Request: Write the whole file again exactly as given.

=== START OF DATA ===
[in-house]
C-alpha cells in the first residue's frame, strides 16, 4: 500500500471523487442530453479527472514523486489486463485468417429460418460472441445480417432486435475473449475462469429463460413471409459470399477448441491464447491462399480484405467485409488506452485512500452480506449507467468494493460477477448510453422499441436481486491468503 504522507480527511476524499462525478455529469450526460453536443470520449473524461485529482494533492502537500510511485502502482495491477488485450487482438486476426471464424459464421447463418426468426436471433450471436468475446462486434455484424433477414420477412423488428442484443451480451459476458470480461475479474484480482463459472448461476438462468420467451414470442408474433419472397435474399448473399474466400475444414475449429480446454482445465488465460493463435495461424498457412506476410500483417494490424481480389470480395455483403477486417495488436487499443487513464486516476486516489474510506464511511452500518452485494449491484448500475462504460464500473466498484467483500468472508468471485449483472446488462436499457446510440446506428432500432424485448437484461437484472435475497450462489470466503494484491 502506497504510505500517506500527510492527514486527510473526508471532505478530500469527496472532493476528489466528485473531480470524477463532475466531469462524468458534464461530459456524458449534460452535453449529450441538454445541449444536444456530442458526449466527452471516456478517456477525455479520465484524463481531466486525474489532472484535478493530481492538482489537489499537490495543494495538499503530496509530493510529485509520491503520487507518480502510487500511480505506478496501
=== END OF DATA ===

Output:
[in-house]
C-alpha cells in the first residue's frame, strides 16, 4: 500500500471523487442530453479527472514523486489486463485468417429460418460472441445480417432486435475473449475462469429463460413471409459470399477448441491464447491462399480484405467485409488506452485512500452480506449507467468494493460477477448510453422499441436481486491468503 504522507480527511476524499462525478455529469450526460453536443470520449473524461485529482494533492502537500510511485502502482495491477488485450487482438486476426471464424459464421447463418426468426436471433450471436468475446462486434455484424433477414420477412423488428442484443451480451459476458470480461475479474484480482463459472448461476438462468420467451414470442408474433419472397435474399448473399474466400475444414475449429480446454482445465488465460493463435495461424498457412506476410500483417494490424481480389470480395455483403477486417495488436487499443487513464486516476486516489474510506464511511452500518452485494449491484448500475462504460464500473466498484467483500468472508468471485449483472446488462436499457446510440446506428432500432424485448437484461437484472435475497450462489470466503494484491 502506497504510505500517506500527510492527514486527510473526508471532505478530500469527496472532493476528489466528485473531480470524477463532475466531469462524468458534464461530459456524458449534460452535453449529450441538454445541449444536444456530442458526449466527452471516456478517456477525455479520465484524463481531466486525474489532472484535478493530481492538482489537489499537490495543494495538499503530496509530493510529485509520491503520487507518480502510487500511480505506478496501